What is Chris Hipkins up to? Most of the pundits dismiss Chippy’s recent re-acquaintance with his inner mongrel as nothing more than an attempt to save Labour’s furniture. They argue that he (and Labour’s campaign team) have given up all hope of victory and are now battling to prevent what’s left of their electoral-base from deserting to the Greens and driving down Labour’s Party Vote to a point dangerously approximating that of James and Marama’s. Labour on 21 per cent, and the Greens on 18 per cent would point the way to Labour’s ‘Pasokification’.
Pasokification? Pasok used to be the pre-eminent Greek political party of the Left. The name derives from its formal title: Panellínio Sosialistikó Kínima – the Panhellenic Socialist Movement. Enmeshed in the crippling debt crisis that saw Greece surrender its economic sovereignty to the European banks, Pasok’s electoral support fell from the 43.92 per cent it had received in the elections of 2009, to a risible 4.68 per cent of the popular vote in June of 2015. Pasok’s is merely the most dramatic of the falls from grace experienced by social-democratic parties across Europe. The New Zealand Labour Party has no wish to be the first to replicate the phenomenon south of the Equator!
There can be little doubt that many in Labour will now be happy to receive a Party Vote no worse than David Cunliffe’s 25.13 per cent back in 2014. There is considerable irony in discovering this level of pessimism among Hipkins’s campaigners. It was, after all, Hipkins who, more than any other member of the “ABC” (Anyone But Cunliffe) caucus faction, undermined the darling of the Labour Party rank-and-file, and the only Labour leader of the past 40 years to so much as suggest that neoliberalism might have done the party – and New Zealand – more harm than good. Seeing Chippy struggling to match even Cunliffe’s numbers must bring a grim smile of satisfaction to the faces of all those Labour MPs driven out of the party by the ruthless enforcers of the ABC faction – of whom Hipkins was the chief.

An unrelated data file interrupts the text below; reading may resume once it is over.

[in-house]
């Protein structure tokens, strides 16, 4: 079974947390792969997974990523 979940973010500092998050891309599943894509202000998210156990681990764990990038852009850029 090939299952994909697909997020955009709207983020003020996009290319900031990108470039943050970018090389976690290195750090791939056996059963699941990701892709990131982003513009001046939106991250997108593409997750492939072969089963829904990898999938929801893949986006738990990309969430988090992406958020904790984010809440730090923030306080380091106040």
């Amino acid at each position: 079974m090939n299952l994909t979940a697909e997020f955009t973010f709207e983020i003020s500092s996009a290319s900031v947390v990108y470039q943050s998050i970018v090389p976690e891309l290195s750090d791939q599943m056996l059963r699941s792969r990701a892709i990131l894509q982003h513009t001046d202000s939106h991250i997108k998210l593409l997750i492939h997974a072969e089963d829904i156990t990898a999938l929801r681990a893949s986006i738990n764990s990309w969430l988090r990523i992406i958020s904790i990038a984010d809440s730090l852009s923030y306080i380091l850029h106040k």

But has Hipkins himself given up all chance of winning? Or, after the pummelling he dished out to Christopher Luxon in the second leaders’ debate on Wednesday 27 September, has he discerned the merest hint and rumour of a pathway leading upwards, out of Labour’s current pit of despair, towards the light of victory? And if he has, what on earth might it be?
Let’s take a look at what he has done since Wednesday – most particularly at the “race-baiting” speech he delivered at Kawakawa in Northland.
Before we do, however, it is worth noting that throwing the “R” word into New Zealand general election campaigns is something the two major parties generally try to avoid. Certainly, it is rare to hear the charge delivered so nakedly. Usually, accusations of racism are hidden beneath layers and layers of circumlocution and euphemism.
It’s what made the 2005 election so different – and so fraught. Don Brash’s in/famous “Nationhood” speech to the Orewa Rotary Club, and John Ansell’s inflammatory “Iwi/Kiwi” billboards, had put the question of race front-and-centre. Few New Zealanders realise what a bloody great artillery shell they dodged when the South Auckland polling booths came through for Labour late in the evening of Saturday, 17 September 2005.